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No Lives Saved?

Forum dedicated to photos and information regarding history of lights, life-saving stations, keepers, lost lighthouses and more.

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Postby island » Fri Jan 16, 2009 12:38 am


In reading the annual reports of the Life-Saving Service it was noted that tables of statistics were included. These statisitics were; number of disasters, value of property involved, value of property saved, value of cargo saved, number of persons involved, number of lives lost, etc. But these statistics did not report the number of lives saved by the Life-Saving Service. Would anyone care to guess why the service did not report number of lives saved?
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Postby Grover1 » Fri Jan 16, 2009 3:42 am


I dont have the factual answer ...

My gut is saying the LSS, much like lighthouses, was, at first purpose, to protect commerce ... being a Judeo-Christian country we took death solemnly, but saving lives was a secondary purpose to saving "value of property involved, value of property saved, value of cargo saved"
Believe those who search for the truth ...
Doubt those who find it ...
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Postby island » Fri Jan 16, 2009 8:08 am


You are correct about lighthouses in that the purpose was to support development of commerce and industry, to save not lives but livelyhoods, by making ports more safely and easily accessed by coastal and foreign ships on which this country at that time in our history was entirely dependant.

The mission of the Life-Saving Service from day one was saving both lives and property and with the emphasis on lives. In fact, the LSS, was originally part of the Revenue Marine but later became a distinct entity with Sumner Kimball as General Supt. as a result of significant loss of life from two shipwrecks.
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Postby LighthouseNews » Fri Jan 16, 2009 10:07 am


A question for you, island. I've read that the LSS was originally started as a part of the Humane Society, whose original purpose was not saving dogs and cats but people. In which case it would be clear that providing help to people rather than ships would be their priority, the property being only a secondary consideration. So it was their mission, not their side job, to save the lives and therefore it wouldn't necessarily be reported.

That's my theory and I'm sticking to it until you prove me wrong (easy enough to do! :P )
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Postby island » Fri Jan 16, 2009 1:54 pm


A quote from a Revenue Cutter officer who investigated a wreck and rescue in December 1885:

"I do not believe that a greater act of heroism is recorded than that of Keeper Dailey and his crew on this momentous occasion. These poor, plain men, dwellers upon the lonely sands of Hatteras, took their lives in their hands, and, at the most imminent risk , crossed the most tumultuous sea that any boat within memory of man had ever attempted on that bleak coast, and all for what? That others might live to see home and friends. The thought of reward or mercenary appeal never once entered their minds. Duty, their sense of obligation, and the credit of the Service impelled them on to do their mighty best."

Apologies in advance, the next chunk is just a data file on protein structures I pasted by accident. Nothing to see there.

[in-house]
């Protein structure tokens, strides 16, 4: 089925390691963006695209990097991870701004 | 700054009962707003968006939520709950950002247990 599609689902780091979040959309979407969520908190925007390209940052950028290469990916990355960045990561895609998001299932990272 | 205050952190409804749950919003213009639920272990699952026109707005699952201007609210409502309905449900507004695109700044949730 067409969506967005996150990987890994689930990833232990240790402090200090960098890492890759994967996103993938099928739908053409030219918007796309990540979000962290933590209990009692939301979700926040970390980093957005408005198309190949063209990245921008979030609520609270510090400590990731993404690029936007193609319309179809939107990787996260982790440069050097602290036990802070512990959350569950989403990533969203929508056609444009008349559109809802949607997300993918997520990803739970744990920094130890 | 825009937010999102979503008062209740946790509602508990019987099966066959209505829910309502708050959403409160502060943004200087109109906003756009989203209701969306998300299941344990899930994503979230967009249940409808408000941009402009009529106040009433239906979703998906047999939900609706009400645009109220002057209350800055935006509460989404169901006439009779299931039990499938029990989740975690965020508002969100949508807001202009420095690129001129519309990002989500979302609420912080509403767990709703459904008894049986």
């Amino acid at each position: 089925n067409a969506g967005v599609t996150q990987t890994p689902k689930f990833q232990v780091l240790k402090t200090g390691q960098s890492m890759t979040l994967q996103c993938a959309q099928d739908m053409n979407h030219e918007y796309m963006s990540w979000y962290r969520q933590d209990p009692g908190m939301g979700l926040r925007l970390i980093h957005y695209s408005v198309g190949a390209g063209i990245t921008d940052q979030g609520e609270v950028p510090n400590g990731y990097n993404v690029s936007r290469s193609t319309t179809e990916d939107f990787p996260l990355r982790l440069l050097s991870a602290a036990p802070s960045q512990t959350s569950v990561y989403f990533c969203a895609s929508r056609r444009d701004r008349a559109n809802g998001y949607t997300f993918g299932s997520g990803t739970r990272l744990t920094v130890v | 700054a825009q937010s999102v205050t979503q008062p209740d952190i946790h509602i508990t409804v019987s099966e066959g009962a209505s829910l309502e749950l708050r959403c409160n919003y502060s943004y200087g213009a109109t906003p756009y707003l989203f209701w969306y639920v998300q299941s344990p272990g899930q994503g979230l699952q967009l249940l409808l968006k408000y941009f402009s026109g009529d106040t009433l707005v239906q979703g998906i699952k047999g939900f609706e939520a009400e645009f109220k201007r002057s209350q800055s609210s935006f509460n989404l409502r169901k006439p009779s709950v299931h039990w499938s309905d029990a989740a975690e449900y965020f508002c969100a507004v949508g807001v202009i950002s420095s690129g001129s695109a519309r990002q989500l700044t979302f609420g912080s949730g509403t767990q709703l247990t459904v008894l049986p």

Yes, Sue, it was their mission. And those who did this dangerous work did not do it for the publicity. It was at times extremely dangerous. Many surfmen and station keepers went out in their little white surfboats but did not come back alive to ever again see homes and friends.

There is another much less profound reason why the LSS did not run a talley of lives saved and did not report such to Congress and to the public in the Service annual reports. They did report the number of people saved but not lives saved.
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Postby island » Sun Jan 25, 2009 2:09 pm


No question shall remain unanswered---

The Life-Saving Service did not report the number of lives saved because they did not know. There was no way to know how many of the great number of people saved, those rescued from perilous situations, would have perished. There is no doubt many would have died if not not having been timely rescued but some of those if not rescued might have survived even the most extreme of perilous conditions.
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Postby island » Sat Feb 14, 2009 11:27 am


I note in a publication I just received today that the Coast Guard public relations folks have issued an announcement that over one million lives have been saved by the Coast Guard since 1790. I wonder if they might not have said people rescued, not lives saved if those p.r. people had read this forum topic.
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